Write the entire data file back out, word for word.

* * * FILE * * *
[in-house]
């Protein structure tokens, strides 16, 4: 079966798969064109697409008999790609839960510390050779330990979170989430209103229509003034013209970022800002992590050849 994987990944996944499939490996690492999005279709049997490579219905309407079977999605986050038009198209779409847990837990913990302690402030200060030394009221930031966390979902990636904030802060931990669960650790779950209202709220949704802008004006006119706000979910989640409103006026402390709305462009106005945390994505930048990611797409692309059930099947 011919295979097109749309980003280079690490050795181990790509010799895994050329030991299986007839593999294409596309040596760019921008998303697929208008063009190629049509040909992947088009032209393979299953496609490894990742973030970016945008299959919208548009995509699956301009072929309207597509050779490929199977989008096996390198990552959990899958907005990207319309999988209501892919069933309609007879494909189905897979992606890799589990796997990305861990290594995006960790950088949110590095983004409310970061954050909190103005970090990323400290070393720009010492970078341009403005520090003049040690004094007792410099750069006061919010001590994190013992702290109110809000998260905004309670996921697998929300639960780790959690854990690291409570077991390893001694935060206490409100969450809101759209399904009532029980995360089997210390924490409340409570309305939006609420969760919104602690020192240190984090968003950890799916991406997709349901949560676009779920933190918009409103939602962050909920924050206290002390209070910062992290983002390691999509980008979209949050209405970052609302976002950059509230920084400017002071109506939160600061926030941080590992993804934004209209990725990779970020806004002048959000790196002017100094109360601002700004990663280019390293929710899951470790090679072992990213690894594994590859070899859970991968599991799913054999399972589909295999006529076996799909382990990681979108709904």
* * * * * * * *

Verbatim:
[in-house]
């Protein structure tokens, strides 16, 4: 079966798969064109697409008999790609839960510390050779330990979170989430209103229509003034013209970022800002992590050849 994987990944996944499939490996690492999005279709049997490579219905309407079977999605986050038009198209779409847990837990913990302690402030200060030394009221930031966390979902990636904030802060931990669960650790779950209202709220949704802008004006006119706000979910989640409103006026402390709305462009106005945390994505930048990611797409692309059930099947 011919295979097109749309980003280079690490050795181990790509010799895994050329030991299986007839593999294409596309040596760019921008998303697929208008063009190629049509040909992947088009032209393979299953496609490894990742973030970016945008299959919208548009995509699956301009072929309207597509050779490929199977989008096996390198990552959990899958907005990207319309999988209501892919069933309609007879494909189905897979992606890799589990796997990305861990290594995006960790950088949110590095983004409310970061954050909190103005970090990323400290070393720009010492970078341009403005520090003049040690004094007792410099750069006061919010001590994190013992702290109110809000998260905004309670996921697998929300639960780790959690854990690291409570077991390893001694935060206490409100969450809101759209399904009532029980995360089997210390924490409340409570309305939006609420969760919104602690020192240190984090968003950890799916991406997709349901949560676009779920933190918009409103939602962050909920924050206290002390209070910062992290983002390691999509980008979209949050209405970052609302976002950059509230920084400017002071109506939160600061926030941080590992993804934004209209990725990779970020806004002048959000790196002017100094109360601002700004990663280019390293929710899951470790090679072992990213690894594994590859070899859970991968599991799913054999399972589909295999006529076996799909382990990681979108709904």